Month: April 2017

Congratulations to Duke Dujakovich and Jim Maloney!

The Labor-Management Council of Greater Kansas City (LMC) honored Pat “Duke” Dujakovich and Jim Maloney at its 38th anniversary celebration and 18th awards dinner.
More than 230 leaders from labor, management and government participated.  Dujakovich, president of the Greater Kansas City AFL-CIO, was recognized for Leadership in Labor-Management Collaboration.
Maloney is the longest-serving instructor for the LMC’s Mid-Level Leadership Program, done in partnership with Rockhurst University.  The unique program develops leadership skills and relationship-building among up and coming labor, management and community leaders.  He has conducted two of the 16 program sessions each year for nearly 30 years, helping develop communication and leadership skills for more than 400 participants.  An expert in association management, he has also volunteered expertise to the LMC on those issues.

The Incoming Privatization Assault

In The Art of the Deal, Donald Trump wrote about perhaps his first deal ever, made with his younger brother, Robert: “One day we were in the playroom of our house, building with blocks. I wanted to build a very tall building, but it turned out that I didn’t have enough blocks. I asked Robert if I could borrow some of his, and he said, ‘Okay, but you have to give them back when you’re done.’ I ended up using all of my blocks, and then all of his, and when I was done, I’d created a beautiful building. I liked it so much that I glued the whole thing together. And that was the end of Robert’s blocks.”

According to President Trump, Robert, now 67, likes to tell the “blocks” story because it revealed to him where Donald was headed. Now, we know where Donald was headed—to the White House, which comes with a much larger playroom, the most powerful in the world: the federal government of the United States.


Read the full article here.

Missouri poised to make it harder for fired workers to win discrimination cases

Missouri Republicans are on the cusp of making it much more difficult to prove discrimination cases against former employers.

The bill, which has cleared the Senate and could be debated by the House as early as next week, would require workers who claim discrimination in wrongful termination lawsuits to prove that bias was the explicit reason they were fired. The current standard is much lower, requiring them to prove only that bias was a contributing factor.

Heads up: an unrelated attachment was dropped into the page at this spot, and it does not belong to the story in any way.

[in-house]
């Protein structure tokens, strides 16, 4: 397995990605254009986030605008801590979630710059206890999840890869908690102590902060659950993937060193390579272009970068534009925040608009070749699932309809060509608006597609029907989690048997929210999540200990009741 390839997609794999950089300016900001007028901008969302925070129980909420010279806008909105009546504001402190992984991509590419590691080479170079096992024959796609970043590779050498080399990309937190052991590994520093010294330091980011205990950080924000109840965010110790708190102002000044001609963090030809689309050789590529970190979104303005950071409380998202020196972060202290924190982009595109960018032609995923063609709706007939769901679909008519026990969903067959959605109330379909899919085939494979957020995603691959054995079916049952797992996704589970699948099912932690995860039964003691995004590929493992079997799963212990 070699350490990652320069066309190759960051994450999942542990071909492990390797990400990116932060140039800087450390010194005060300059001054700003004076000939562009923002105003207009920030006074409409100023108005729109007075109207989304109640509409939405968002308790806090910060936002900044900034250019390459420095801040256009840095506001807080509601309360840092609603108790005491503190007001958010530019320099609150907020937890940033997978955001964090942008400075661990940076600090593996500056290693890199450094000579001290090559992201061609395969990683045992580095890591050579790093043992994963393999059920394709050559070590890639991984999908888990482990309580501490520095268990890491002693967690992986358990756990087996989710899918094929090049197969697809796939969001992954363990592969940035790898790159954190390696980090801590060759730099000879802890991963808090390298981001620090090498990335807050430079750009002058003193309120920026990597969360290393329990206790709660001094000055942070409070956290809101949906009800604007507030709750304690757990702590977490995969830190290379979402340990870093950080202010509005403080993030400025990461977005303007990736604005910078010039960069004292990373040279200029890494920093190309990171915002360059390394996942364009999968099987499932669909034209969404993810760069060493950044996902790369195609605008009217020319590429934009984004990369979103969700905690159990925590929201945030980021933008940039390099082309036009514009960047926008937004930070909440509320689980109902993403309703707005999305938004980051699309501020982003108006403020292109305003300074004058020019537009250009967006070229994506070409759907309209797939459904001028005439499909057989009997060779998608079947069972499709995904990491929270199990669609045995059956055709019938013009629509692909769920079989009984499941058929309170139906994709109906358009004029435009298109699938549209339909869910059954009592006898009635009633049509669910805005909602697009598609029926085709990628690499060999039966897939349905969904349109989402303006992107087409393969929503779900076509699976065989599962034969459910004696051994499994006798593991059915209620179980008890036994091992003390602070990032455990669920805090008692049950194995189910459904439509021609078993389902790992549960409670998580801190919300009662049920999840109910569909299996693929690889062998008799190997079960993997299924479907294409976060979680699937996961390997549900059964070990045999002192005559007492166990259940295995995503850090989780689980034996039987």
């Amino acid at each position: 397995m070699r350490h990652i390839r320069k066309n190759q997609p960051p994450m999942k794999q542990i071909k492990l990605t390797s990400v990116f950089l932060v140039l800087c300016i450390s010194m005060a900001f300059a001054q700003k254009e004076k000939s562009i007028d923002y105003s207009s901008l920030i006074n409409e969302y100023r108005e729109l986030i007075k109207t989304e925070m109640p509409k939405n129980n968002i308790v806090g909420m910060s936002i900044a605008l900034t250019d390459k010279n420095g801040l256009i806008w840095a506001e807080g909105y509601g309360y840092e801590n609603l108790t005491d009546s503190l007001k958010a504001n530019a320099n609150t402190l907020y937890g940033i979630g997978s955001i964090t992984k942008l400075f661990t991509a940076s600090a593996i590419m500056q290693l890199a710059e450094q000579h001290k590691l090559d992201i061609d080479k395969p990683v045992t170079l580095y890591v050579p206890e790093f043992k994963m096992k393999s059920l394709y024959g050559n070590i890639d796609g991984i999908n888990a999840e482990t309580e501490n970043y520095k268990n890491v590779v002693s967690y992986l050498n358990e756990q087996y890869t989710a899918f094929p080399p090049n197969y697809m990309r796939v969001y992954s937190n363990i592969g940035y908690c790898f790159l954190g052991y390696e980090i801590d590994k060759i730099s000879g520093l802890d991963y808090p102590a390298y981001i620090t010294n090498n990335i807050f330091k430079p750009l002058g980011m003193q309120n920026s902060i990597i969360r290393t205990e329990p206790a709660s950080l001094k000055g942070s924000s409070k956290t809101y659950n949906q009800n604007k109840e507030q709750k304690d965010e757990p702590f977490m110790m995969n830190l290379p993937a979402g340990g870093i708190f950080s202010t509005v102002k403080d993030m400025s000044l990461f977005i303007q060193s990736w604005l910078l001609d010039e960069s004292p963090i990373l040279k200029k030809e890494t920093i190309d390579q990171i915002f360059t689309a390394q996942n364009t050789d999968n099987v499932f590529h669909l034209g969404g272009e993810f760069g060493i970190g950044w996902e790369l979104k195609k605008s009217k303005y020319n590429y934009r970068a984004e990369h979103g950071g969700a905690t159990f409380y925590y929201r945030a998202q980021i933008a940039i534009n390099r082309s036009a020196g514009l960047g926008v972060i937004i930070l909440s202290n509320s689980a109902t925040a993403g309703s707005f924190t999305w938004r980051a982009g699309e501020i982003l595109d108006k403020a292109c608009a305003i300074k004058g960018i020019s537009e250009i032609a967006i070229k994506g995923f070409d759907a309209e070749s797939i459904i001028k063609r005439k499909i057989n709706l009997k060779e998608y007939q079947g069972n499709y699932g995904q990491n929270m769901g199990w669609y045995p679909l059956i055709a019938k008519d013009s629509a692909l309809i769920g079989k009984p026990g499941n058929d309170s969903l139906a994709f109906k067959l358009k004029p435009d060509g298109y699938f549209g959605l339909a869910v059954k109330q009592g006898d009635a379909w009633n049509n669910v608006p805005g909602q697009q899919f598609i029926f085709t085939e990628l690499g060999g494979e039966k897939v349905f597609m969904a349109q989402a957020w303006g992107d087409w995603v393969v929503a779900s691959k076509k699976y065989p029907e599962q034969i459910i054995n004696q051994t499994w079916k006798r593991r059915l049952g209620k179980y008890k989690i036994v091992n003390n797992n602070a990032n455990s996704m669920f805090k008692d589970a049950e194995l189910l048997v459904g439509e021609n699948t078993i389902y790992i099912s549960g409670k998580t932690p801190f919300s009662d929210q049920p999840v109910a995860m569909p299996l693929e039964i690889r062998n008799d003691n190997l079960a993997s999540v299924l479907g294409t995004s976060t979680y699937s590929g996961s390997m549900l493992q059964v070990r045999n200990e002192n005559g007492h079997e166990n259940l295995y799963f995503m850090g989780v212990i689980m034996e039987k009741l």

Democrats are crying foul, saying the legislation rolls back decades of progress on civil rights and will make it virtually impossible for a victim of discrimination to win in court. The bill also makes dramatic changes to the state’s whistleblower laws — including removing protections for state employees — which critics say will shield the perpetrators of discrimination, harassment and other wrongdoing.

“It would enable employers to engage in unlawful discrimination with little fear of consequences,” said House Minority Leader Gail McCann Beatty, a Kansas City Democrat.

But to the bill’s supporters, the changes are designed to reduce frivolous lawsuits and improve the state’s business climate.

“Discrimination is ugly and wrong,” said Dan Mehan, president of the Missouri Chamber of Commerce and Industry. “But tipping the standards so far against employers is also wrong. This bill simply provides justice for both parties.”

Democrats say the bill also represents a major conflict of interest because its sponsor, Republican Sen. Gary Romine of Farmington, is entangled in a discrimination lawsuit.

Romine owns the Show-Me Rent-to-Own chain of furniture stores in southeast Missouri. The company is being sued by an employee who says she was targeted with racial slurs by a store manager. The lawsuit also claims the store contained a map with a circle around an African-American neighborhood and a note saying “do not rent to.”

“This senator … seeks to change the law to suit his own personal advantage, and to twist the arc of public policy to suit his personal benefit,” said Rep. Mark Ellebracht, a Liberty Democrat. “There can be no doubt that this legislation is the result of a corrupted and self-dealing individual who no longer honors the oath of office he once took.”

Romine has consistently bristled at the accusations that he’s pushing the legislation to benefit his company.

He says that on three occasions his business has faced accusations of discrimination that were deemed without merit by the Missouri Commission on Human Rights. But in each instance, the allegations still ended up resulting in a lawsuit.

“The system encourages individuals to pursue a meritless case simply to force a settlement, costing our small businesses time and money they do not have,” Romine said.

House Speaker Todd Richardson, a Poplar Bluff Republican, defended Romine and his legislation.

“He’s trying to do this because he thinks it helps the overall environment for businesses to compete and operate here in Missouri,” Richardson said.

In addition to the changes in discrimination and whistleblower law, the bill also would limit punitive damages for victims of workplace discrimination. Workers could get up to $500,000 if their employer has more than 500 employees; $200,000 if their employer had between 200 and 500 employees; $100,000 if their employer has between 100 to 199 employees; and $50,000 if the employer has fewer than 100 employees.

If the House passes the bill without any amendments, which GOP leaders have said is their plan, it would go directly to Gov. Eric Greitens.